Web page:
While Finland and Sweden joining NATO improves the security in and around the Baltic Sea, the sea remains an international body of water that is not fully under NATO control. Russia has important seaports in and around St. Petersburg as well as in Kaliningrad. A lot of international shipping flows through these ports. According to the Kiel Institute for the World Economy, there has been an increase in containers arriving to St. Petersburg’s container port,25 which shows that despite sanctions and export controls imposed by Western countries, Russian trade through these ports continues to be important. In addition to military vessels and international shipping, there are cruise ships, private yachts, and other vessels passing through the Baltic Sea daily. All in all, there is a lot of activity in the Baltic Sea that NATO allies currently do not have complete visibility over.

What More Should NATO Allies Do to Protect Undersea Infrastructure?

There are hundreds of kilometers of vital infrastructure, including power and communications cables as well as gas pipelines, under the Baltic Sea. In addition, there are plans to develop new offshore wind farms in the Baltic Sea, which will also be part of the critical infrastructure and will be similarly subject to sabotage. An adversary could, for instance, plant explosives near them, in line with the Nord Stream attacks. Given the vulnerability of the infrastructure and the increase in hybrid attacks, like the ones against Nord Stream and Balticconnector, countries in the Baltic Sea region need to start thinking about how to avoid these incidents in the future. As Estonia’s commander of military intelligence has pointed out, it is practically impossible to ensure undersea cables and gas pipelines are protected at all times,26 however, there are steps the alliance can take to decrease the likelihood of attacks.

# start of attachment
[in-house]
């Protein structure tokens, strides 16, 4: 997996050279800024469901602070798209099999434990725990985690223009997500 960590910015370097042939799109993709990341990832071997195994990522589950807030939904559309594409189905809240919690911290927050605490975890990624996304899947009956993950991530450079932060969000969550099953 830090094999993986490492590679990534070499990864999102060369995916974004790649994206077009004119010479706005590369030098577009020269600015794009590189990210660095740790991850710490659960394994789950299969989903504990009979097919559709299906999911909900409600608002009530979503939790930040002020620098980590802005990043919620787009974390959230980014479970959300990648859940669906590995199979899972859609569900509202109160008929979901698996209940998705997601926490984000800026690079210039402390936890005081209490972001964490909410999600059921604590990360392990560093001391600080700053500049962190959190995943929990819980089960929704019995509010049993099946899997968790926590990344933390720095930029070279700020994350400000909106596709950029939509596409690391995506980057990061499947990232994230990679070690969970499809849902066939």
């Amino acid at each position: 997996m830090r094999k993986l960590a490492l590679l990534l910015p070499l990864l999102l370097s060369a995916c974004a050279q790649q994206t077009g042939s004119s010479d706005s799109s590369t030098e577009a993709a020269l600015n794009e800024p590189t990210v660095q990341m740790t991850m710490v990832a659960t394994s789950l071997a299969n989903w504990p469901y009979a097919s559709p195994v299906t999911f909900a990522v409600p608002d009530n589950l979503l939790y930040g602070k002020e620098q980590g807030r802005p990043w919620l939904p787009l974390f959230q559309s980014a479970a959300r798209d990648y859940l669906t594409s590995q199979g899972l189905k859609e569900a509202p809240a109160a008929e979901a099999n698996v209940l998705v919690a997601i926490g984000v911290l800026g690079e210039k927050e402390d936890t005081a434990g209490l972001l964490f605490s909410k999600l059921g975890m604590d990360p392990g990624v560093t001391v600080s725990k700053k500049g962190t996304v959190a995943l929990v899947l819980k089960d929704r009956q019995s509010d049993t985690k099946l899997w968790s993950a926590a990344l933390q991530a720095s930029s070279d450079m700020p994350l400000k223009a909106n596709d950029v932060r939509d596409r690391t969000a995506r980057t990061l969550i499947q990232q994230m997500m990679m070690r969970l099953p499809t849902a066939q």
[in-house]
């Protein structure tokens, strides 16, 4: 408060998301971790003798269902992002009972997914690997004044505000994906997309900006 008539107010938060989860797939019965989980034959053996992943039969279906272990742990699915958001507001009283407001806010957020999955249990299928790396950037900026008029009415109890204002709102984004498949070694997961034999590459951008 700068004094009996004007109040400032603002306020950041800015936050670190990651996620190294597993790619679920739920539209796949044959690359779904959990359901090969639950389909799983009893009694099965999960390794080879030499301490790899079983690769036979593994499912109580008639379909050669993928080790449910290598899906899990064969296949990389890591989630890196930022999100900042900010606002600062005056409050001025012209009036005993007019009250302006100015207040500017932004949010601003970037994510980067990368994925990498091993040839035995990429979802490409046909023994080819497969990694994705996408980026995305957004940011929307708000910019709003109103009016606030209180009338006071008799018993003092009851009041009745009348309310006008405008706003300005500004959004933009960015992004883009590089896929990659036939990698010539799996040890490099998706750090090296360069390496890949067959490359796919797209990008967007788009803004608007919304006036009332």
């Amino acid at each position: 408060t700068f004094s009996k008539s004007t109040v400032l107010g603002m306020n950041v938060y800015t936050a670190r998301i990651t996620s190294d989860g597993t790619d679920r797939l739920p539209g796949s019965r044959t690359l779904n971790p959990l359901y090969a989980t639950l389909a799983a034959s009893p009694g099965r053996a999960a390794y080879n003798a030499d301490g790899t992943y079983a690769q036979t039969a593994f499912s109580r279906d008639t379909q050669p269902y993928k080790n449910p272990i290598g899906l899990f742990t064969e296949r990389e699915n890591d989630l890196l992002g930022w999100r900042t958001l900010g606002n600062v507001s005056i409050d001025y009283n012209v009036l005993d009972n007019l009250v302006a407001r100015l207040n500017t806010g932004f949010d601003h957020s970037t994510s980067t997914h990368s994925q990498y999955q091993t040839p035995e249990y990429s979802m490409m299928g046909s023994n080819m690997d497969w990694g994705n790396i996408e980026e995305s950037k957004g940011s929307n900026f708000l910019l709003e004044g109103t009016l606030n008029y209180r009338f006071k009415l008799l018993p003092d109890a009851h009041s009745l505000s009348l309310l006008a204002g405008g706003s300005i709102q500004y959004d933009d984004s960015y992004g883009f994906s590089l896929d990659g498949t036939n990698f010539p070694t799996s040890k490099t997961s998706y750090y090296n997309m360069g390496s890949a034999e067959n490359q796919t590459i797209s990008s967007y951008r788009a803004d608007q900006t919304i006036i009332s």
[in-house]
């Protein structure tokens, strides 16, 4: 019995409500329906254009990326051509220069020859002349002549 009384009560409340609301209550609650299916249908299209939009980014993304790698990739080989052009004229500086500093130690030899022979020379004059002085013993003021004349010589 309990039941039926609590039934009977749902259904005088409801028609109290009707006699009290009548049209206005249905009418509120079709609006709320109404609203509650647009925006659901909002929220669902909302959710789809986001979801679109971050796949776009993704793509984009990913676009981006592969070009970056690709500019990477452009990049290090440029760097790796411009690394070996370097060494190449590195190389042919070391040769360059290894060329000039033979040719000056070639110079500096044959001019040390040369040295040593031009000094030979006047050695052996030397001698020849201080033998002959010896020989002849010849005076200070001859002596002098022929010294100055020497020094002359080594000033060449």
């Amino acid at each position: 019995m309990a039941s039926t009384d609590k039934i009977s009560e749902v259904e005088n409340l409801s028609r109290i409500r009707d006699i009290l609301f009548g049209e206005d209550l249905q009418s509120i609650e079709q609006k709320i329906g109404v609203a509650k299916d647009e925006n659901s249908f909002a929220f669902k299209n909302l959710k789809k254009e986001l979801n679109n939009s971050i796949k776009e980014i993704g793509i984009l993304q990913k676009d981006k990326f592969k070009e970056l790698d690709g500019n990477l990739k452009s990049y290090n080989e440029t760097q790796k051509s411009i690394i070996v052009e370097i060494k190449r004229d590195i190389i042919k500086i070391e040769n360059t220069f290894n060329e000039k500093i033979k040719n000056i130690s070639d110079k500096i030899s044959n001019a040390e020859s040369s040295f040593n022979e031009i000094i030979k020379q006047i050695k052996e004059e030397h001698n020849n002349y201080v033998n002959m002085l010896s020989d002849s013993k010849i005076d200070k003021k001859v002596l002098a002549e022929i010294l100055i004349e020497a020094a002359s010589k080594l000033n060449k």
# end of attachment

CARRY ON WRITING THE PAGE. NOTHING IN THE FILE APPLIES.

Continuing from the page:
Following the Balticconnector incident, several officials proposed ways to protect undersea infrastructure in the Baltic Sea. One option, floated by Latvian President Edgars Rinkēvičs, would be to close the Baltic Sea for shipping if Russia were found responsible for damaging the Balticconnector.27 The idea was met with staunch criticism not only from Russia,28 obviously, but also from experts in NATO countries who claimed that the idea would be difficult to implement given maritime law and practice. Although Denmark can close the Danish Straits on occasion, Denmark can only close the straits to all ships or planes of a certain country if it is at war with that country.29

Another option would be to extend the territorial waters of both Estonia and Finland so that there would not be any EEZ between them. The idea behind this is that the sovereignty of Estonia and Finland would increase, including their respective right and power to control the extended area of the sea. However, the idea has been rebuffed by experts, as this right of unimpeded passage would also apply in the Gulf of Finland: the freedom of overflight and navigation, which are currently only allowed in EEZs and not in territorial waters, would apply from the Finnish coast to the Estonian coast, including in the territorial waters of Estonia and Finland.30 This would increase the freedoms for Russia to operate in areas that are currently limited by the existing legal framework. Basically, as both proposed legal options have significant flaws, there seems to be no legal fix to the situation.